I don't think you can limit collateral damage if you are flying a mission when compared with drone strikes on an individual mission basis. But the former will happen on a less frequent basis because of the risks involved and thus will reduce the overall collateral damage. The main issue for the protagonist is that he doesn't have any 'Skin in the Game' when he is piloting a drone and he wants to go back into flying combat. He is stationed in Las Vegas and is conducting airstrikes in Afghanistan, Pakistan and Yemen from there. It is another one of those films where you get the feeling that West is playing the victim after being the aggressor. You get the white protagonist who grows a conscience due to the atrocities he is being made to commit and the film is told from his perspective entirely. I am not saying that it is not a relevant subject but that it is a bit disingenuous to make a film ignoring the kind of life that people are having in those places where they can get killed without any warning by a drone that they cannot see. That is especially so when this is one of the first film to be made on the drone strikes program that Obama administration is conducting as part of its never ending 'War on Terror'. To be fair, the film does go into the war-crime aspect of it and other things but they come across as monotonous lectures and a bit awkward in terms of scripting. Tonally it is as if faceless CIA as the villain is making the poor air force guys do bad things.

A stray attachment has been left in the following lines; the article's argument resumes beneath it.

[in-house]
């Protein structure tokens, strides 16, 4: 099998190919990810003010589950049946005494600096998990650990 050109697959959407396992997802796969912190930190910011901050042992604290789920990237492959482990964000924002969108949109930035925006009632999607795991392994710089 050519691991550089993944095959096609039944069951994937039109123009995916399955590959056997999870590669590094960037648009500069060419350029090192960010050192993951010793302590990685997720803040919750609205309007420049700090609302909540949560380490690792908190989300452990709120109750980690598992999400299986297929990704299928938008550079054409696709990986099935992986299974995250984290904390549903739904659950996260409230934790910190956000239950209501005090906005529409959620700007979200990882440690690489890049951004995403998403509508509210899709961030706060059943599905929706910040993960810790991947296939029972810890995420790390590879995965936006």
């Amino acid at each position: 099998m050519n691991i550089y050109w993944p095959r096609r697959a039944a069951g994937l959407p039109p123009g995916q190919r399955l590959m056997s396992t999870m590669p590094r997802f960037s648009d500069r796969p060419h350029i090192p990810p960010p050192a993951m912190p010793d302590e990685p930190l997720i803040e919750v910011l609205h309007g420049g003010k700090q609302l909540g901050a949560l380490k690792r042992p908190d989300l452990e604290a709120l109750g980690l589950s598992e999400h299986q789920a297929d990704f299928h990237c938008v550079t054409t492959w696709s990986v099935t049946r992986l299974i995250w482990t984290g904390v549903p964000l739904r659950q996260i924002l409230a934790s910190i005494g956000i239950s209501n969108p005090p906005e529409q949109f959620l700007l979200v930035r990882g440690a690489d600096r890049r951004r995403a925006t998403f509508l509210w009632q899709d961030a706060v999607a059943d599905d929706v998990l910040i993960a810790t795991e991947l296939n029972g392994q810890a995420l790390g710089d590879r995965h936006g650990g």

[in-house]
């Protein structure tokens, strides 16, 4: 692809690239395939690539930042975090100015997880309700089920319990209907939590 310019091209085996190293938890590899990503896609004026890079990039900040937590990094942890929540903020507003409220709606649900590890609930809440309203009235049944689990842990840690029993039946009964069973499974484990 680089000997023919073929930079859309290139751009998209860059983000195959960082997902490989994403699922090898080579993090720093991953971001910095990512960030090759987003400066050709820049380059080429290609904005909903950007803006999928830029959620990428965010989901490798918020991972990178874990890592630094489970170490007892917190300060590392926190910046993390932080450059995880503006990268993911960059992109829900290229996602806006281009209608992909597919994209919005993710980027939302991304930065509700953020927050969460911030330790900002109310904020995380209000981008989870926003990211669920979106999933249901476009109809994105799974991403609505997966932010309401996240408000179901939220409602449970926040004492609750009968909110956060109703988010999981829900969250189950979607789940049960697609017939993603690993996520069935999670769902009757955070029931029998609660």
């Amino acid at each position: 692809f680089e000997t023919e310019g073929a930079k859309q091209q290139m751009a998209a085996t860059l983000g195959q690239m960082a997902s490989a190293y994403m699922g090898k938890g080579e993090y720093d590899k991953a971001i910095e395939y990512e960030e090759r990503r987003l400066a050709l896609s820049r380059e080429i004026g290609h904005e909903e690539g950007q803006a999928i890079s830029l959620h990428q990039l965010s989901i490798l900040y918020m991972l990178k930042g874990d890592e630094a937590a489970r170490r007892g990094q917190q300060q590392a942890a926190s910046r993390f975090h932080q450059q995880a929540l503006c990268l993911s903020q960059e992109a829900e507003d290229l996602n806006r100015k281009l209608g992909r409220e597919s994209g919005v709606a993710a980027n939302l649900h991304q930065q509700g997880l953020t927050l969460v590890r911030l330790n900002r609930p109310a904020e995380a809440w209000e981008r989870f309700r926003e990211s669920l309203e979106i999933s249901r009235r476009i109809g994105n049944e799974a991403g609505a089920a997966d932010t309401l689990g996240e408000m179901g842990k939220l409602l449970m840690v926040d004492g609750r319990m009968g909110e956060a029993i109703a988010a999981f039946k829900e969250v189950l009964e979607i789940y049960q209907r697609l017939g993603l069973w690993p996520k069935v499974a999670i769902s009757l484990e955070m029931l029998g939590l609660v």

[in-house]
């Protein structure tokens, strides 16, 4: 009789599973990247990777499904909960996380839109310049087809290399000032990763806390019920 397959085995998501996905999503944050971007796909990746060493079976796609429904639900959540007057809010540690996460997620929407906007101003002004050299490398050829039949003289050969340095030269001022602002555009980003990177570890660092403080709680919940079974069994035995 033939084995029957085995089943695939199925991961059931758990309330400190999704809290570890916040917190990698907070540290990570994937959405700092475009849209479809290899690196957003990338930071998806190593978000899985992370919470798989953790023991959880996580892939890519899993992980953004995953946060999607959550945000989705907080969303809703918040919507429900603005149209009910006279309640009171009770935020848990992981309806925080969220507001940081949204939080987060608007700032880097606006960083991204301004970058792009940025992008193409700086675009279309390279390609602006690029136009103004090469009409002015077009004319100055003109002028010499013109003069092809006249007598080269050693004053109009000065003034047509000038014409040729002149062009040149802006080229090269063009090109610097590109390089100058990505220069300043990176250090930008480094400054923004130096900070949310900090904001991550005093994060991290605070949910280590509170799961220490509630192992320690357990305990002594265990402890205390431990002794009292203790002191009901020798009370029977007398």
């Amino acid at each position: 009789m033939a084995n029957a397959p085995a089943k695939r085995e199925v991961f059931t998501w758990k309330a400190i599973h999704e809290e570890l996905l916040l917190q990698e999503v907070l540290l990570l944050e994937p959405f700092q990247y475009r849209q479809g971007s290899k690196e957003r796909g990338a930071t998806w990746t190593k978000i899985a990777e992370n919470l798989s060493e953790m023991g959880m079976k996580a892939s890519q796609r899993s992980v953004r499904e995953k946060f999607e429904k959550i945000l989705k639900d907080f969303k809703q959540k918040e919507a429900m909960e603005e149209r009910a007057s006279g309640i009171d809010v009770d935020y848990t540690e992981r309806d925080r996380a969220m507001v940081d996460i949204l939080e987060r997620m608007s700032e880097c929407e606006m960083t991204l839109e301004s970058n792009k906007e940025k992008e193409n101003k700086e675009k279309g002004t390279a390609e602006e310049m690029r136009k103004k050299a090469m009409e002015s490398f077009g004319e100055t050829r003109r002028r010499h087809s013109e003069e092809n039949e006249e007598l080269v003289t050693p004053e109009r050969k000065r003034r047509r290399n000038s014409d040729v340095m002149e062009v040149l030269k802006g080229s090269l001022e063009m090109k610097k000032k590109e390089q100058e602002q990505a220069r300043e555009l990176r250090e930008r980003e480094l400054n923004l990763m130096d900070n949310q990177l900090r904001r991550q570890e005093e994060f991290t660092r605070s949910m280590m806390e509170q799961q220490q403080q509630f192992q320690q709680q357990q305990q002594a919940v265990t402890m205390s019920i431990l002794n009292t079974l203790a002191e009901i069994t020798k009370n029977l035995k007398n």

Overall, it is a decent watch if you are interested in the very relevant issue of drone strikes from the perspective of the perpetrators. Just that I think it would have been better if they also showed it from the other side as well. Drone pilots having emotional and marital problems might be a real issue for them but it is not the first thing that comes to our mind when we think of drones. It all seems a bit tasteless like the film 'Hurt Locker' was when it came out. At least this one doesn't act as as a propaganda film for US Air Force.